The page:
FOR THE FILLING:

  • 4 leeks, sliced into 3cm rounds
  • 1 tbsp thyme leaves
  • 100g unsalted butter
  • 1 clove of garlic, thinly sliced
  • 50g plain flour
  • 125ml whole milk
  • 180ml double cream
  • 150 frozen peas
  • 100g blue cheese, crumbled into small chunks
  • a small handful of flat leaf parsley, leaves picked and chopped

Start with the topping. Cut the potatoes into even-sized pieces, not too small. Put into a large saucepan and just cover with cold water, season with salt. Bring to the boil over a medium-high heat, then reduce the heat and simmer for 15-20 minutes or until tender. Drain the potatoes, then return to the warm saucepan and leave to steam for 5 minutes.

Meanwhile, gently heat the milk and butter together in a small pan until the butter has melted.

Start mashing the potatoes, then gradually add the hot milk and butter mixture. Keep mashing until well combined and smooth. It will seem like you have too much milk and butter but keep going. Season well with salt and pepper and keep warm.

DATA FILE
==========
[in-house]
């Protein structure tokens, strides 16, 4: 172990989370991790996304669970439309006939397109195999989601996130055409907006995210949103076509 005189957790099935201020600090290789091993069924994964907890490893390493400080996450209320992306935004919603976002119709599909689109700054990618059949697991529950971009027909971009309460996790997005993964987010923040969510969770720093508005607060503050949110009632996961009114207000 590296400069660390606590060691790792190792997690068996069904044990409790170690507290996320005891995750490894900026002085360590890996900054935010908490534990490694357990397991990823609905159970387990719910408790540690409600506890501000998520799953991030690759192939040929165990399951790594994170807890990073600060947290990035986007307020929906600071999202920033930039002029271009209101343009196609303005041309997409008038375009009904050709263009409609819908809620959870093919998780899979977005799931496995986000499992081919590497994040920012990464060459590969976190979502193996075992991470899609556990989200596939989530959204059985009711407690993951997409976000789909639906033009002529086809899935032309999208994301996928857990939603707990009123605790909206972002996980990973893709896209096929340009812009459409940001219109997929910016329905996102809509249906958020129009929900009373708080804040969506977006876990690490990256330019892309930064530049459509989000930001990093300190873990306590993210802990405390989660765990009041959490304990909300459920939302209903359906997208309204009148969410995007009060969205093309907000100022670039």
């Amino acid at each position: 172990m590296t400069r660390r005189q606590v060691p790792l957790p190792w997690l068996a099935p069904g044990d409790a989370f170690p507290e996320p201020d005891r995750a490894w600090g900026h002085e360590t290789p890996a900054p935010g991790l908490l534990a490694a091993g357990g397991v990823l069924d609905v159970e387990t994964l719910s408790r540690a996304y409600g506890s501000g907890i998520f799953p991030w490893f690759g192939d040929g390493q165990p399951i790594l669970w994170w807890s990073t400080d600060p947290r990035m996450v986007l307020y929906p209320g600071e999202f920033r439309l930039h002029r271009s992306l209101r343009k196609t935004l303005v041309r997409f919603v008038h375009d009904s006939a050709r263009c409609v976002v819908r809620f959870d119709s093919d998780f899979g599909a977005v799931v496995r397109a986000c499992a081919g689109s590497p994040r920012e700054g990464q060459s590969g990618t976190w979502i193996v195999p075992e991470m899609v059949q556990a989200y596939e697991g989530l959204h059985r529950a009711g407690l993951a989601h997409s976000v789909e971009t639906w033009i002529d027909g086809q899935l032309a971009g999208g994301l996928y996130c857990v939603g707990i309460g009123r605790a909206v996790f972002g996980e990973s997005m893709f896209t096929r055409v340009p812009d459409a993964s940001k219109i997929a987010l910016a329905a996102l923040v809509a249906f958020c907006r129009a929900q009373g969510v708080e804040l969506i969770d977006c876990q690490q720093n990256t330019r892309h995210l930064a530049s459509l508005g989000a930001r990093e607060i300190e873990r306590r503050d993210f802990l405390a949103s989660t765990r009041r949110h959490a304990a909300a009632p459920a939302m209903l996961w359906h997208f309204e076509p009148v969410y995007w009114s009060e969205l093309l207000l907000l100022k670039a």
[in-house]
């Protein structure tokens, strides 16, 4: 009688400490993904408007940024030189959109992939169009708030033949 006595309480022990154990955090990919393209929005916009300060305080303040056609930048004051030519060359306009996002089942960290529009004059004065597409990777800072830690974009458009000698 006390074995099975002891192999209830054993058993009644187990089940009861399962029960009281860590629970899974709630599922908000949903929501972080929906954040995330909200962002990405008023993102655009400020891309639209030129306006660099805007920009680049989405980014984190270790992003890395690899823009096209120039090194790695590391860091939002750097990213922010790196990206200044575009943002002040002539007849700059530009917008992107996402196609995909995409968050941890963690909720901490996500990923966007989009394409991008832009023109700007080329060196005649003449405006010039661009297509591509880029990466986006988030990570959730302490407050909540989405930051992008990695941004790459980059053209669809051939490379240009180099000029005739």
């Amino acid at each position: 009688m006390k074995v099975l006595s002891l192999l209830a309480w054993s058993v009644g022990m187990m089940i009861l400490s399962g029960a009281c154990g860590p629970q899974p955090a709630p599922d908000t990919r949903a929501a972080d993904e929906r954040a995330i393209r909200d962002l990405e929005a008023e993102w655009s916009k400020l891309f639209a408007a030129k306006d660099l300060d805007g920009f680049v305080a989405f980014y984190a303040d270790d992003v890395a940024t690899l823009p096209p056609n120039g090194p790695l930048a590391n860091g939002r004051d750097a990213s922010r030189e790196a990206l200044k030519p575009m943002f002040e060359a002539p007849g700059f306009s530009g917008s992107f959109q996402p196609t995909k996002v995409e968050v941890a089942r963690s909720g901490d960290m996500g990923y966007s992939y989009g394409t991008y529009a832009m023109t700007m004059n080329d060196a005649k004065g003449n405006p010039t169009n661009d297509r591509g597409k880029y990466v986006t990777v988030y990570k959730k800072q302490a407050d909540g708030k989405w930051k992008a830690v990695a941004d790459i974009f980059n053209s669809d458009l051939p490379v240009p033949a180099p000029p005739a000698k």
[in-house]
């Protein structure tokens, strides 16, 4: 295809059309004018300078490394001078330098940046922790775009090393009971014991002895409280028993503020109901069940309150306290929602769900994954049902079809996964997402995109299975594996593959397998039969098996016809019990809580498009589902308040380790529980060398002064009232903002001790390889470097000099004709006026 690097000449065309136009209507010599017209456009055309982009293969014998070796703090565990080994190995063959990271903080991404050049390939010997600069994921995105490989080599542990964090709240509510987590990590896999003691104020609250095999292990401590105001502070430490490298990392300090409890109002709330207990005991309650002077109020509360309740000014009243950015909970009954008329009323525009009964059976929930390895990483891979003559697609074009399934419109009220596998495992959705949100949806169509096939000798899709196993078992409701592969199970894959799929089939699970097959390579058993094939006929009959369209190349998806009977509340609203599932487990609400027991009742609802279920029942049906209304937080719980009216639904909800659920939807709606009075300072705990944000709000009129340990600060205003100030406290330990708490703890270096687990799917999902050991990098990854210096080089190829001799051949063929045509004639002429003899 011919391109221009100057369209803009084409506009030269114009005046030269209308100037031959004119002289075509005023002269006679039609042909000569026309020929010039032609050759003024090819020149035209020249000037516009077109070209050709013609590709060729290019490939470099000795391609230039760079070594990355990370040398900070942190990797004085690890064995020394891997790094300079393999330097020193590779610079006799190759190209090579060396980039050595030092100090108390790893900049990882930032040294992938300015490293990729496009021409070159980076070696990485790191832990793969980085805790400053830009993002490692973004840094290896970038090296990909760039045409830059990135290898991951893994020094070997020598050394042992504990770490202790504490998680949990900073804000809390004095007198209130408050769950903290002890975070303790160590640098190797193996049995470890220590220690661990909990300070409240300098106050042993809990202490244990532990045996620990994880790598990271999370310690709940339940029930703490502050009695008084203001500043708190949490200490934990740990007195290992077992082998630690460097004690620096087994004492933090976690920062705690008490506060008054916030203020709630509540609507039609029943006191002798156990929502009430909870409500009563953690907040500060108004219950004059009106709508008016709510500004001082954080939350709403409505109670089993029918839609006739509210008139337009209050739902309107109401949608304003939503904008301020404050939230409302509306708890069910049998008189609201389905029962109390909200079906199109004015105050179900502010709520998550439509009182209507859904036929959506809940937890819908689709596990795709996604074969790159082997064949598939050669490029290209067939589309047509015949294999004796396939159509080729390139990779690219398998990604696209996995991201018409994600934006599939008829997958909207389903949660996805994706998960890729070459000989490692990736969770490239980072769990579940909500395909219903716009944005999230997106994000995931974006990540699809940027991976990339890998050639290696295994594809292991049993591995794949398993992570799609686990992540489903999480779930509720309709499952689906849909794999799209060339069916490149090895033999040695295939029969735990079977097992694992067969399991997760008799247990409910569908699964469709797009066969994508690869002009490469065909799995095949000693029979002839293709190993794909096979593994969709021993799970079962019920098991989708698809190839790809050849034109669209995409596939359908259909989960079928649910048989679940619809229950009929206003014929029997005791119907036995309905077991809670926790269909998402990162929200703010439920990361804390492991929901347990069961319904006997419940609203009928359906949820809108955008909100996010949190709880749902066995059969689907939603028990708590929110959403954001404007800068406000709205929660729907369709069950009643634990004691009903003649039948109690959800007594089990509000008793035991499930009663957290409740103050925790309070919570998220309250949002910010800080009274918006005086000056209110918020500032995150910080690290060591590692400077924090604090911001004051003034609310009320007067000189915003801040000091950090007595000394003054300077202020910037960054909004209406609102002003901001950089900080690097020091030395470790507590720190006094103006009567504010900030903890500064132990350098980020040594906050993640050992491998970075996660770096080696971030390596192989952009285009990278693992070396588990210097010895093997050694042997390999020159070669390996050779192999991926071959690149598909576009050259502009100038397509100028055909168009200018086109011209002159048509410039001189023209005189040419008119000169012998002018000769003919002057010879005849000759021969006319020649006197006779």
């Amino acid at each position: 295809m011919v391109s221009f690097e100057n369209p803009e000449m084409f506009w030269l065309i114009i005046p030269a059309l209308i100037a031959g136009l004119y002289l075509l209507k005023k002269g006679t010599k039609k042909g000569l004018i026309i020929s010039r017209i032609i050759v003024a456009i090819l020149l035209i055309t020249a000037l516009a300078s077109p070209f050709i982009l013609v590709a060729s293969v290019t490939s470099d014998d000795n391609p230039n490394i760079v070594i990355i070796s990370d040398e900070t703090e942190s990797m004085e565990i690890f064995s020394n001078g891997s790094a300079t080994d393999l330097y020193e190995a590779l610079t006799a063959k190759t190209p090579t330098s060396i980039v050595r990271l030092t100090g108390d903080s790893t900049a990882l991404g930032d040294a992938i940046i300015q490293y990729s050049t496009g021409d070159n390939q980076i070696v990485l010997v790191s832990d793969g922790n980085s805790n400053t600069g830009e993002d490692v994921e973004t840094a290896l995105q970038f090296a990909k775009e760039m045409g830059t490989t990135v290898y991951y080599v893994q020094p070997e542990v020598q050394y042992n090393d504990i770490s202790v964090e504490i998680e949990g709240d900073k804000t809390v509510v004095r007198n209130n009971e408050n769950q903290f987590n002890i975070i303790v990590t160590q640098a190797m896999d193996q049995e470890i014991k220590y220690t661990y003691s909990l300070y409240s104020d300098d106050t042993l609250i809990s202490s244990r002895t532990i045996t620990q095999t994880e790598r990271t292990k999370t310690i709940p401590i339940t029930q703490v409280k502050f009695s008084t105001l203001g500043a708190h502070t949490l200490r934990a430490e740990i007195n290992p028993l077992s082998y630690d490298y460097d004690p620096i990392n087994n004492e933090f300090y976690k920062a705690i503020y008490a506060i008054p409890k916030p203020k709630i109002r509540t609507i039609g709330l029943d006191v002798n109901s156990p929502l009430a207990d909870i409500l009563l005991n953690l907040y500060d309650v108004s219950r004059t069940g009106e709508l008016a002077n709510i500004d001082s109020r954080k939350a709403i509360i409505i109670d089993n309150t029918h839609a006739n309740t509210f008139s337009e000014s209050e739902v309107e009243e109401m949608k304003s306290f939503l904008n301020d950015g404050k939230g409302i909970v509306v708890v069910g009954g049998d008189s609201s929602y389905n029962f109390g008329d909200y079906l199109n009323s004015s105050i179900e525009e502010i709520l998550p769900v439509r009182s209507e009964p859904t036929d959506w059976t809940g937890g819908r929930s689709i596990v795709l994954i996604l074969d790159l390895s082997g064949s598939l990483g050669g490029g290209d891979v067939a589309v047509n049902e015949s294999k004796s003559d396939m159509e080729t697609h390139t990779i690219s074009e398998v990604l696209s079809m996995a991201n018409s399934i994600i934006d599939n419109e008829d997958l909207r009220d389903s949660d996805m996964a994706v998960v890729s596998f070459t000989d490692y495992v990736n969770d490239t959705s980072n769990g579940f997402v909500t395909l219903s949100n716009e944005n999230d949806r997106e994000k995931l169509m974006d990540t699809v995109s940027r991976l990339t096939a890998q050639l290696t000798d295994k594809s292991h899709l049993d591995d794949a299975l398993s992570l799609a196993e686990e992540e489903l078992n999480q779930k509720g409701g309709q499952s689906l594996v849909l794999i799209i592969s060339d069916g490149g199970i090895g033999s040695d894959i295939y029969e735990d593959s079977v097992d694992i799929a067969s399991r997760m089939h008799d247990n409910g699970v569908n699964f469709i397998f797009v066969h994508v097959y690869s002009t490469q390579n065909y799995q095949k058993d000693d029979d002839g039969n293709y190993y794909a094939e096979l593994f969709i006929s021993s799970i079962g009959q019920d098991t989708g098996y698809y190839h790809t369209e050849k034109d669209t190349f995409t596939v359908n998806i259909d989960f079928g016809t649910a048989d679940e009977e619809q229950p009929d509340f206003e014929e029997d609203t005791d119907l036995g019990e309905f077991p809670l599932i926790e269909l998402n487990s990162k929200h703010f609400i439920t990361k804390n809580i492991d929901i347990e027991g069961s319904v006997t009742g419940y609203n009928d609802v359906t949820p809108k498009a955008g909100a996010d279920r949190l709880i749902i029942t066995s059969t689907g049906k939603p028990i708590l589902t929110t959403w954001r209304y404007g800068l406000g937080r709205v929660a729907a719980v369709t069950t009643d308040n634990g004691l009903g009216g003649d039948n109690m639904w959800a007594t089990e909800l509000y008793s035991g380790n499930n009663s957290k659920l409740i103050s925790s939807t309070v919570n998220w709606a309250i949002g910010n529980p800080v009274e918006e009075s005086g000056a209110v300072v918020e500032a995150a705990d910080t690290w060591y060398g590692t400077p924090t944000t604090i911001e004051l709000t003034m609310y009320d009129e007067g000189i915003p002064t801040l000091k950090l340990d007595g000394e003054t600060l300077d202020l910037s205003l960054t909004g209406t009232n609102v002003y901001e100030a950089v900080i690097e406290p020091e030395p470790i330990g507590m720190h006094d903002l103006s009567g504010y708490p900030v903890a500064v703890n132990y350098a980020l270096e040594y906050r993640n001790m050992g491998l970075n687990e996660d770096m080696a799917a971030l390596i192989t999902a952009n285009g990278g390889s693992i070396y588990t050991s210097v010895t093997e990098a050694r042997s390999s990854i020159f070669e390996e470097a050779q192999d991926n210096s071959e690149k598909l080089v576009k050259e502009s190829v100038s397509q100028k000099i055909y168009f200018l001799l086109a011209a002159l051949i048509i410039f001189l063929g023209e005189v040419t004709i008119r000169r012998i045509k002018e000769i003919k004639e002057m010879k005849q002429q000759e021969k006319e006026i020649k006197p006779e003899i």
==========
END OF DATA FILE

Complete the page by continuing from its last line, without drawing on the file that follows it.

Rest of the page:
Next make the filling. Put a large pan over a medium heat. Add the leeks, half the thyme leaves, 25g of the butter and the garlic. Add 100ml of water, season with salt and pepper, then cover with a lid and steam until just tender, about 8 minutes.

Heat the oven to 200C/180C fan/400 F/Gas 6.

Put a colander over a bowl, then drain the leeks in the colander and reserve the cooking liquid.

Rinse the pan and return it to a medium heat. Add the rest of the butter and when melted, stir in the flour and cook for a minute over a low heat. Add the leek and cooking liquid, plus the milk and double cream. Whisk the sauce well until it is thick and creamy, it’s ready when small bubbles are just starting to break on the surface.